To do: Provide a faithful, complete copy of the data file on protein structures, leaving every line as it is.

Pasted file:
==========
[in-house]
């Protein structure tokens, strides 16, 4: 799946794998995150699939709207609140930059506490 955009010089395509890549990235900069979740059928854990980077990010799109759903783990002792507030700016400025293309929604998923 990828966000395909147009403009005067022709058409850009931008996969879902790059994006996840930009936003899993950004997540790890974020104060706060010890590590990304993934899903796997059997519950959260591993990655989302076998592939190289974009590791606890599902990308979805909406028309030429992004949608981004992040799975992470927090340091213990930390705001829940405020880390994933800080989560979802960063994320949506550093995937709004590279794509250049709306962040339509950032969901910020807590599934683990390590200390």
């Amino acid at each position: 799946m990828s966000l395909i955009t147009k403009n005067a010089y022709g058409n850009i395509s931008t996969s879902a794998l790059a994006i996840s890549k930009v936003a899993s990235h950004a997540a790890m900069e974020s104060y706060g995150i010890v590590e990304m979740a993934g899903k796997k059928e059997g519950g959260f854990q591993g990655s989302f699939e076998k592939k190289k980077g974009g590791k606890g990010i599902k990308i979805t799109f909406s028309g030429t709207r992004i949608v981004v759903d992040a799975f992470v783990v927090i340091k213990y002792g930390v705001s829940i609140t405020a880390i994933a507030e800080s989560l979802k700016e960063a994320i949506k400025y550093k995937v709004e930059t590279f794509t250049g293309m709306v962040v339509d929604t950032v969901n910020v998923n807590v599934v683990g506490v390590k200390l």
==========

[in-house]
């Protein structure tokens, strides 16, 4: 799946794998995150699939709207609140930059506490 955009010089395509890549990235900069979740059928854990980077990010799109759903783990002792507030700016400025293309929604998923 990828966000395909147009403009005067022709058409850009931008996969879902790059994006996840930009936003899993950004997540790890974020104060706060010890590590990304993934899903796997059997519950959260591993990655989302076998592939190289974009590791606890599902990308979805909406028309030429992004949608981004992040799975992470927090340091213990930390705001829940405020880390994933800080989560979802960063994320949506550093995937709004590279794509250049709306962040339509950032969901910020807590599934683990390590200390």
């Amino acid at each position: 799946m990828s966000l395909i955009t147009k403009n005067a010089y022709g058409n850009i395509s931008t996969s879902a794998l790059a994006i996840s890549k930009v936003a899993s990235h950004a997540a790890m900069e974020s104060y706060g995150i010890v590590e990304m979740a993934g899903k796997k059928e059997g519950g959260f854990q591993g990655s989302f699939e076998k592939k190289k980077g974009g590791k606890g990010i599902k990308i979805t799109f909406s028309g030429t709207r992004i949608v981004v759903d992040a799975f992470v783990v927090i340091k213990y002792g930390v705001s829940i609140t405020a880390i994933a507030e800080s989560l979802k700016e960063a994320i949506k400025y550093k995937v709004e930059t590279f794509t250049g293309m709306v962040v339509d929604t950032v969901n910020v998923n807590v599934v683990g506490v390590k200390l």